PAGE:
Wednesday, January 11, 2012

#2 of 12 foods to eat more of in 2012

Up next on the list of foods to eat more of this year is...

2. Yogurt

Yogurt is a natural source of probiotics (the good kind of bacteria) that keep your gut and immune system healthy. You'll get the benefits from most any type, as long as the package says it contains "live, active cultures." That means, yes, you can buy all those fun flavored ones too and you're still doing something good for yourself!

Perhaps even more importantly, yogurt is one of the few food sources of calcium and vitamin D. Most Americans are lacking in these two very important nutrients that help our bones stay healthy and may even prevent a multitude of diseases and conditions, ranging from diabetes and cancer to obesity. 

Yogurt also packs a powerful punch of protein! You don't have to eat cheese, eggs or meat to get your morning dose of protein. Eat low-fat or fat-free yogurt instead to save some calories and cholesterol-raising saturated fats.

My favorite is plain, non-fat Greek yogurt because it's flexible and it doesn't contain a lot of added sugar or sweeteners. I buy the big tubs at Trader Joes (money saver--cha ching) and use it in a variety of ways:
  • Mixed with fresh or frozen fruit for a snack
  • Layered with fruit, granola and nuts for a simple breakfast
  • Topped with fresh strawberries and a drizzle of honey for an indulgent dessert
  • In place of sour cream as a topping. That's right--on top of a potato, taco, soup, etc. In fact, I don't even buy sour cream anymore.
  • In place of sour cream in a dip.

All in all, a great nutritional package! How will you enjoy it? 
Watch for food #3 tomorrow!

Photo credit: Master isolated images

Tuesday, January 10, 2012

12 foods to eat more of in 2012

The holidays are over and we all have our sights set on a fresh, new year. Since many New Years resolutions include freshening-up eating habits too, over the next twelve days, I'll be blogging a series entitled, "12 Foods to Eat More of in 2012." These 12 days will help you focus on improving the quality of your diet by resolving to include some nutrition "powerhouse" foods. Forget the typical, generalized New Year's resolutions like, "I want to lose weight." Adding these 12 super-nutritious foods will help you in your journey of achieving good health and a healthy weight by including good food.

Sure there are many great foods to eat other than the ones I list in the upcoming posts. But many of our diets are lacking in certain key nutrients. So over each of the next 12 days, I'll give you one of my recommended foods to eat more of this year (they're in no particular order), reasons why it's so nutritious, and tips for easily incorporating it into your diet. Follow along--you won't want to miss it! With no further adieu...number one!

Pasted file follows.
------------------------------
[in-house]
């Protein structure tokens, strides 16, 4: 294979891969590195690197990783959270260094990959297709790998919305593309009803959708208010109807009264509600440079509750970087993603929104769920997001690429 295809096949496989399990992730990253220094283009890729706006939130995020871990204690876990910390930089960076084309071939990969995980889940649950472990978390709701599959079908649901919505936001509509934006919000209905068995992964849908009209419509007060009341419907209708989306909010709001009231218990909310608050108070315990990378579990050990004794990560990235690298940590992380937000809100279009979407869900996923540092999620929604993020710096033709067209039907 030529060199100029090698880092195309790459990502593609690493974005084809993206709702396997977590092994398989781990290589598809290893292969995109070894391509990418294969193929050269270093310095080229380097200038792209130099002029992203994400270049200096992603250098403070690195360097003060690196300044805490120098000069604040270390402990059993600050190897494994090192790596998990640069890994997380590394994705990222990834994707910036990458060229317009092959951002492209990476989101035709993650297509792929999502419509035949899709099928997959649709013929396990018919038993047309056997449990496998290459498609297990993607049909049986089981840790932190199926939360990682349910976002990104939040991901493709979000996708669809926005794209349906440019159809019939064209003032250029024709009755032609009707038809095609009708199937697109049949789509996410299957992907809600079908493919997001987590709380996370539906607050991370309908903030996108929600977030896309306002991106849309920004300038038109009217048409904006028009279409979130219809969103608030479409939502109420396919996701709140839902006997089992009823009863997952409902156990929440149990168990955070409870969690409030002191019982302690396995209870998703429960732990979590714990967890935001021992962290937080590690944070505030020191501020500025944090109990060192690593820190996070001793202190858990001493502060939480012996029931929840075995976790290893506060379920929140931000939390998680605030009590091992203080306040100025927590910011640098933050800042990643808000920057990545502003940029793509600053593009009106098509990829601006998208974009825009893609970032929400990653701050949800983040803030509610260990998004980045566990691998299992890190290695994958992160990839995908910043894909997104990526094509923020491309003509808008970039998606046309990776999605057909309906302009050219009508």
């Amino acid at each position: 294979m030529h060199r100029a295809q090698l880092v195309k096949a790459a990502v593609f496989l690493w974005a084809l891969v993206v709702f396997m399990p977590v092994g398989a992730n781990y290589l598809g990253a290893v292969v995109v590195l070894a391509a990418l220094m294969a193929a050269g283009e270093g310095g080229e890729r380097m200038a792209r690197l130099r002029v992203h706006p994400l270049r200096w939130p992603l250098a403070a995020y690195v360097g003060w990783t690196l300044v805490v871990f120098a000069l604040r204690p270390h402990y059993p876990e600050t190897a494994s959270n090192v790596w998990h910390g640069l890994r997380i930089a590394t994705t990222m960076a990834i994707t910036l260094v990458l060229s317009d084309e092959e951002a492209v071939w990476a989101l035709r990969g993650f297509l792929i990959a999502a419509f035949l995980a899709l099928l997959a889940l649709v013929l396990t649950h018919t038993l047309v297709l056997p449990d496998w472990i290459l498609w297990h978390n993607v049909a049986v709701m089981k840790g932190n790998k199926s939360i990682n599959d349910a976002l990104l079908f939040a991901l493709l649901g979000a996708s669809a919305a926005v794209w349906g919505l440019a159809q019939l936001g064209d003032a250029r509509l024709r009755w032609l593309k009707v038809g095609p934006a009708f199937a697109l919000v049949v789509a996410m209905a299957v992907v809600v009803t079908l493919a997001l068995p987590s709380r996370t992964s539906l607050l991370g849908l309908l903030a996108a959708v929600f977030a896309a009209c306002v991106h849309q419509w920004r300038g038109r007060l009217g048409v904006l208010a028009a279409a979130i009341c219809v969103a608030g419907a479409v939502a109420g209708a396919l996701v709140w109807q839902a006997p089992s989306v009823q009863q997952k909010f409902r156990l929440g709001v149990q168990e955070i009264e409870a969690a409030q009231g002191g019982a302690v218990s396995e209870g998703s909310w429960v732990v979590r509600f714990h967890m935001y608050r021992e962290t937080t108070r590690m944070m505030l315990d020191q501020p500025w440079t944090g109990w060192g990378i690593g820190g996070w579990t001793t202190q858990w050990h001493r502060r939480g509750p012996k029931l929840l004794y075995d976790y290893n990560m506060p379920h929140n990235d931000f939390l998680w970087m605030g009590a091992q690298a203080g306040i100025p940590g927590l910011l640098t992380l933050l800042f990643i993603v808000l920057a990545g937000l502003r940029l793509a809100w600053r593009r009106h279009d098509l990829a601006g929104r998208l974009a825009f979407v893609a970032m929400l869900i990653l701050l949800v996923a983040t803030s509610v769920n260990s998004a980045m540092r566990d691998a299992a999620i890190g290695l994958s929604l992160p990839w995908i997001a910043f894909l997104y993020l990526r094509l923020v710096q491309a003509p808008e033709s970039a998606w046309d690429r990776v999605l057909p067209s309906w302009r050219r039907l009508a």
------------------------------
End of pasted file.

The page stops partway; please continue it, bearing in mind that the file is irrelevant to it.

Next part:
1. Soybeans (edamame)

A simple and delicious snack enjoyed by kids and adults alike. Soybeans are the perfect combination of protein, healthy fat and carbohydrate. Energizing and filling! They're also loaded with fiber and packed with antioxidants. Soybeans are one of the few non-dairy sources of calcium (10% of the daily value) and they also contain vitamin C and iron. Does the list need go on?

Whole soybeans are preferable to processed soy products (just as anything that has gone through minimal processing is preferable). So if you're looking to incorporate soy into your diet, better edamame than soy burgers and the like. If you've never tried edamame, there's one thing you need to know--how to eat it. You can purchase edamame in the shell or shelled. If you buy the kind in the shell (pictured above), just use your teeth to "pop" the beans out.

I recommend buying the frozen, pre-cooked kind so there's no preparation at all (and they'll store in the freezer for a while). Just take out a handful and seal in a snack-sized plastic baggie and they'll thaw by lunchtime. They make a great go-to snack, but I especially love them with low-sodium tomato soup and whole grain crackers for a quickly-put-together and balanced lunch. You can also toss the shelled beans onto a salad or mix in a pasta dish.

Stay tuned for food number 2 tomorrow!

Friday, January 6, 2012

Get a Fresh Start this New Year!

Are you looking for a fresh start this New Year? I've told you that I don't believe in New Year's resolutions, but I do think it's a great time to start working on improving your health. However, it can be hard to go it alone. There's a lot of nutrition information out there, and sometimes it's hard to separate fact from fiction. Maybe you just need help getting organized. Or figuring out realistic goals. That's where I come in.

If you've been following the GoodFood blog, you'll know I'm a Registered Dietitian and a Certified Diabetes Educator. I specialize in weight management and diabetes management, but am also experienced in nutrition therapy for almost any health condition. That also means you can trust me for accurate, evidence-based nutrition information. I'm passionate about food and health and it's my goal to help you suceed in these areas. I really care about my clients and I make it my mission to partner with you to meet your wellness goals. Whether you are looking to treat a medical condition, prevent one or just want to learn about good nutrition, there are many ways I can help. Through my company, RDbyyourside, I offer: